Negative punishments are essential in many areas of society, including the classroom, law enforcement, and businesses. They can be an excellent way to maintain firm boundaries when you are running a company, teaching a class, or driving down the road: Consequences, when implemented fairly across the board, make the world a safer place for everyone involved.  

The Importance of Remaining Consistent

It’s important to note that negative punishment is only effective if it is implemented consistently. For instance, if a student answers his phone on Monday and you take it away, but then you let him scroll through his Facebook feed on Friday, he probably won’t be motivated to follow your rules. Instead, he’ll keep testing you because he knows he can. In order for this method of punishment to actually work, you must take away the kid’s phone every single time he uses it in class, so he understands that his behavior is absolutely unacceptable.  

Shame Versus Guilt

When someone does something bad, it’s important that they are held accountable for their behavior. However, it’s also essential that they understand that you are not telling them they themselves are a bad person, but simply stating that they need to behave differently. This will lead them to question their actions instead of their worth as human beings, which has proven to be quite effective in many cases: Shame is feeling like there is something wrong with you as an individual while guilt is feeling bad about your behavior

Autism & Negative Punishment

ABA

As a clinician, it can be challenging to provide consequences to someone on the autism spectrum. While physical discipline is never the answer, negative punishment can be an effective method to enforce boundaries when other methods have failed. Negative punishments deliver consequences for inappropriate behavior as part of the learning experience. Clients on the autism spectrum  often struggle to understand what is and is not acceptable behavior and its our job to help them.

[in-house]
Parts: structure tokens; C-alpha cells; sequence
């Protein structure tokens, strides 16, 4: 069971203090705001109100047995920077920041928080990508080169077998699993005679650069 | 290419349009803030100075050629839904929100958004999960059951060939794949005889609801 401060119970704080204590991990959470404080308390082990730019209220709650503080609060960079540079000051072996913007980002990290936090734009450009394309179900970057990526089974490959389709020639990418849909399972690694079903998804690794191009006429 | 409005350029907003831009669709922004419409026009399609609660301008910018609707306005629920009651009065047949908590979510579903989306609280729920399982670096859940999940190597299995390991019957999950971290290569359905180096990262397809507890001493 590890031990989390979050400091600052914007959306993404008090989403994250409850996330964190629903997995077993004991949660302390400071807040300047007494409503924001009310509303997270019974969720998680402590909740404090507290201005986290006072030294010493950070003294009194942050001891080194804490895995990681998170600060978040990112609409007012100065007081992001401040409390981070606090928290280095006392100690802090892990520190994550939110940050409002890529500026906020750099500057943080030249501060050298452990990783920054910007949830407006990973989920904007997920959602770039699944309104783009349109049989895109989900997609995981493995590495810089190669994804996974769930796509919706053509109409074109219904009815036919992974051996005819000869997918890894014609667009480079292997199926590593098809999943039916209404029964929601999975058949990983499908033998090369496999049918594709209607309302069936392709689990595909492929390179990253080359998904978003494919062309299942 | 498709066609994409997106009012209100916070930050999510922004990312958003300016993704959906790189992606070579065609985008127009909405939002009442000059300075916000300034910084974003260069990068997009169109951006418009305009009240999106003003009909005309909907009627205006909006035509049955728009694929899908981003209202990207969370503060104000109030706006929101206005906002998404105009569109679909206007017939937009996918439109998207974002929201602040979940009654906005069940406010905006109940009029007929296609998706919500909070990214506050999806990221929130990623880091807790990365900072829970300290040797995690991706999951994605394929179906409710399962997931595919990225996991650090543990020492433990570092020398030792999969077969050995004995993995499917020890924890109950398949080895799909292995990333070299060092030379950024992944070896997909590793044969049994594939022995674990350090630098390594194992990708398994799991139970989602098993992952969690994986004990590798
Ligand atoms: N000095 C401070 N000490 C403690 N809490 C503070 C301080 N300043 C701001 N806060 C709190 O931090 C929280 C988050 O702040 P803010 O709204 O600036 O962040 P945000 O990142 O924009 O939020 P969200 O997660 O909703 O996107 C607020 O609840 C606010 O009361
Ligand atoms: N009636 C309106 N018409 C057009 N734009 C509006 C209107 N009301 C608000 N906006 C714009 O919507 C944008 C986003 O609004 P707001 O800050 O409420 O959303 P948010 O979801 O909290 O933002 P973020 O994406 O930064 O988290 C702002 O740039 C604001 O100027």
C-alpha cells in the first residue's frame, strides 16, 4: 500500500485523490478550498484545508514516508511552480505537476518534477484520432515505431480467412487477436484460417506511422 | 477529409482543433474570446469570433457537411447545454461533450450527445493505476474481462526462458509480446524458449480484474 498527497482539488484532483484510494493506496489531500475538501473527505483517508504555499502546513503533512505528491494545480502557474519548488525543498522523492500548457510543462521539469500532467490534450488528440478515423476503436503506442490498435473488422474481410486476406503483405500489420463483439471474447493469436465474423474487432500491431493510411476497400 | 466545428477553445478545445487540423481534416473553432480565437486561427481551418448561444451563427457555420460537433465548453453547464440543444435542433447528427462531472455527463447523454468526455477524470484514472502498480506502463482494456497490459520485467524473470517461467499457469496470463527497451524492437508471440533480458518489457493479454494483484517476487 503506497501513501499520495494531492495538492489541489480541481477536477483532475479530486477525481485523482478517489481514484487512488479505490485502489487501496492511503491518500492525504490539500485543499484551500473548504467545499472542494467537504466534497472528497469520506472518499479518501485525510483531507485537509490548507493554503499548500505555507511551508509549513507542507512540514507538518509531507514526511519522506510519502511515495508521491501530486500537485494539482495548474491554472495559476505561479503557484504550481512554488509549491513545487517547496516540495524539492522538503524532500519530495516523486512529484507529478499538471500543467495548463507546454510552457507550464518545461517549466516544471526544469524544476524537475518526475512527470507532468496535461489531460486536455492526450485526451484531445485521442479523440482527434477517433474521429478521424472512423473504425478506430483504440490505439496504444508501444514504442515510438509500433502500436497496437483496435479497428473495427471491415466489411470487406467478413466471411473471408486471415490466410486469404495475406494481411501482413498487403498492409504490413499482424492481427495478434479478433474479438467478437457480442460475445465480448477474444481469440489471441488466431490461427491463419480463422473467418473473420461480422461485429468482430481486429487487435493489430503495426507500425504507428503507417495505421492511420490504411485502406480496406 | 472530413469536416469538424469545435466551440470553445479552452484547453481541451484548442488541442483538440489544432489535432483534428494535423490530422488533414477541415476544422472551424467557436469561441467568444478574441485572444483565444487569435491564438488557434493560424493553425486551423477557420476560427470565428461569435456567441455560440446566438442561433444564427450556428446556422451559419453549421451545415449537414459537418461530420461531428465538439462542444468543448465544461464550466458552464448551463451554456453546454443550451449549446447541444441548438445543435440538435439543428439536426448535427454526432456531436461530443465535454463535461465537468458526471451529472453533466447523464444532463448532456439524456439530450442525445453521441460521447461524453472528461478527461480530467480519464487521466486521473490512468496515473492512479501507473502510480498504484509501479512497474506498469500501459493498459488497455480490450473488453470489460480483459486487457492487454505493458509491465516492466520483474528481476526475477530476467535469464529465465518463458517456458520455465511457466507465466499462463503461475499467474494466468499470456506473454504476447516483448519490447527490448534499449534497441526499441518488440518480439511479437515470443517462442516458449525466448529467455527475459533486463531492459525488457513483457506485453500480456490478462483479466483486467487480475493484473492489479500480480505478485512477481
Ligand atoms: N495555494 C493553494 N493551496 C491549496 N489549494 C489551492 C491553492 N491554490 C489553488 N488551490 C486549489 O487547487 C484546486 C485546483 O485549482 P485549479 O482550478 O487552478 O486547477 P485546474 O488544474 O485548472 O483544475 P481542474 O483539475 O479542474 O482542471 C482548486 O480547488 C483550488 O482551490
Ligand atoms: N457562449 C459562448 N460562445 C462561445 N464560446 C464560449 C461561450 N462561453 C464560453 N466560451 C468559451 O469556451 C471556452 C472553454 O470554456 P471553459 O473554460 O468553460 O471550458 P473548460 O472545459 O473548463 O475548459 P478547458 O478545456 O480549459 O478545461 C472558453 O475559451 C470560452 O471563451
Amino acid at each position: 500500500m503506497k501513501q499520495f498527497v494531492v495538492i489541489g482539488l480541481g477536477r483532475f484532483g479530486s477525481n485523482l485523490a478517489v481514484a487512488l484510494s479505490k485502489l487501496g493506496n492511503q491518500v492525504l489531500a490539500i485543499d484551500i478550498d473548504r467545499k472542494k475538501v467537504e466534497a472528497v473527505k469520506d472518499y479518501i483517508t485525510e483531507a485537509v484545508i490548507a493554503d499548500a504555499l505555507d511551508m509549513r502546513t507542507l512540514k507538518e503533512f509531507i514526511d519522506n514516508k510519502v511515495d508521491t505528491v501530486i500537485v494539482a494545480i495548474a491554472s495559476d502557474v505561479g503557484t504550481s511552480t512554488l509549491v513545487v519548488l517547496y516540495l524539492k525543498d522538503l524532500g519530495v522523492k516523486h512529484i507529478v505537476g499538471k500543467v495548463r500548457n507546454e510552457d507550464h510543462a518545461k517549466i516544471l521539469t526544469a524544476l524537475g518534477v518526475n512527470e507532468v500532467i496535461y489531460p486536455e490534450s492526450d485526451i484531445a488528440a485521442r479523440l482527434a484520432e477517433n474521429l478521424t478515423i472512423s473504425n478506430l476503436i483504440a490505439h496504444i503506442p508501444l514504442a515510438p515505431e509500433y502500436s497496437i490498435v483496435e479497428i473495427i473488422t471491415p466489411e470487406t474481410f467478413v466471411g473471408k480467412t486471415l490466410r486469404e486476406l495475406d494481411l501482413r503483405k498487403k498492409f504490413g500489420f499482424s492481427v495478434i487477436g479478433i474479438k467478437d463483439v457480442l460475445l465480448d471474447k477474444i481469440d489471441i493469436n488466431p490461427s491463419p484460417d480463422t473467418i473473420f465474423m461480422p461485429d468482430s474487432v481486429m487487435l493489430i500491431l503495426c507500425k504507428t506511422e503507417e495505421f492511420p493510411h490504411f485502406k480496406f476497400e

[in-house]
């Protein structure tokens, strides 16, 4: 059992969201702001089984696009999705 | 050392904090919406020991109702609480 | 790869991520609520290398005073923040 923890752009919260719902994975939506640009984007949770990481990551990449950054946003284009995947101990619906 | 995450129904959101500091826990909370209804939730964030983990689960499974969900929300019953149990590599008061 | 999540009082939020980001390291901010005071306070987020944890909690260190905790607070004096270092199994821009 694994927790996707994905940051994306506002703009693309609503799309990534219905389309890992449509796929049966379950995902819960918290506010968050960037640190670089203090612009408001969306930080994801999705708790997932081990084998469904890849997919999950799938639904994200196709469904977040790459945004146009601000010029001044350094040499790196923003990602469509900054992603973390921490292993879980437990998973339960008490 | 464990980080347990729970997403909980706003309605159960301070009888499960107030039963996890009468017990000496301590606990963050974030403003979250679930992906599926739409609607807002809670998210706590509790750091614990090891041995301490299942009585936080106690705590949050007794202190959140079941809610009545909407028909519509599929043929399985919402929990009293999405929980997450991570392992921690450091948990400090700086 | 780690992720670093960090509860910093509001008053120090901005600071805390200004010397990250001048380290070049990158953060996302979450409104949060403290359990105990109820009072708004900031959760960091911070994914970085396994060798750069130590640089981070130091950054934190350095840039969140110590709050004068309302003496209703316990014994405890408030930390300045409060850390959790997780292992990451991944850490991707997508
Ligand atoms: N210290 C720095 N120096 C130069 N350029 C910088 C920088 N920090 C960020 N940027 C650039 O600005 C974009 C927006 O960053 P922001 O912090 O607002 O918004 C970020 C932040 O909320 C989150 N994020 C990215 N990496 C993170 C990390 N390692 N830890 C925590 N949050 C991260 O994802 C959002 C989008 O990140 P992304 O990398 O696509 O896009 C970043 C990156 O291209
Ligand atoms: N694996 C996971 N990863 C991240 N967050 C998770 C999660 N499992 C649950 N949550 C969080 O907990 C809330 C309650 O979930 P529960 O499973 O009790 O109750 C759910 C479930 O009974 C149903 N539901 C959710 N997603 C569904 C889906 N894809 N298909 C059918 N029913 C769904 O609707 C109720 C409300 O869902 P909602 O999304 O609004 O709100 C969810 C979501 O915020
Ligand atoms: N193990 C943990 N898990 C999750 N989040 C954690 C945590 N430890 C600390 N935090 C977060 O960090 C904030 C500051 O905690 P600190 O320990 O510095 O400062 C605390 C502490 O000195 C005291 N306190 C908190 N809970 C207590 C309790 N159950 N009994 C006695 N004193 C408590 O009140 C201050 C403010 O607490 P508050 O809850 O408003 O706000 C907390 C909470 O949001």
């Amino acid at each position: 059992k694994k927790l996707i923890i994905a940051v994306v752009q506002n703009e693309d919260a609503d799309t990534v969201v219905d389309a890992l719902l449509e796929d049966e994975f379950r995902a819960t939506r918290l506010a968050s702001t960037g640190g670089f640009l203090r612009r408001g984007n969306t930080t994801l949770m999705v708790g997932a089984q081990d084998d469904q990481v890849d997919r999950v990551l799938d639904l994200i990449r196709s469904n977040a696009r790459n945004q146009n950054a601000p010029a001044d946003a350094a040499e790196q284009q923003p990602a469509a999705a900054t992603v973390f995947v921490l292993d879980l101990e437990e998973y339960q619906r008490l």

In ABA therapy, negative punishment is used to decrease an individual’s inappropriate behavior. It is of the utmost importance to only implement these techniques along with positive reinforcement: You want your client to understand what they’re doing wrong, but you also want them to know what they’re doing right. Furthermore, negative punishment techniques should only be used when multiple reinforcement strategies have become ineffective. 

ABA Therapy & Negative Punishment Techniques

ABA List of Negative Punishments

As an ABA clinician working with clients it’s important to be empathetic while also providing structure and feedback  when necessary to enforce good boundaries. There are many procedures that are  effective. 

Negative Practice

If your client is stomping on the floor, they must do so over and over again until they’re completely exhausted. For example, you may want to ask them to engage in this behavior at least three times. 

Response Blocking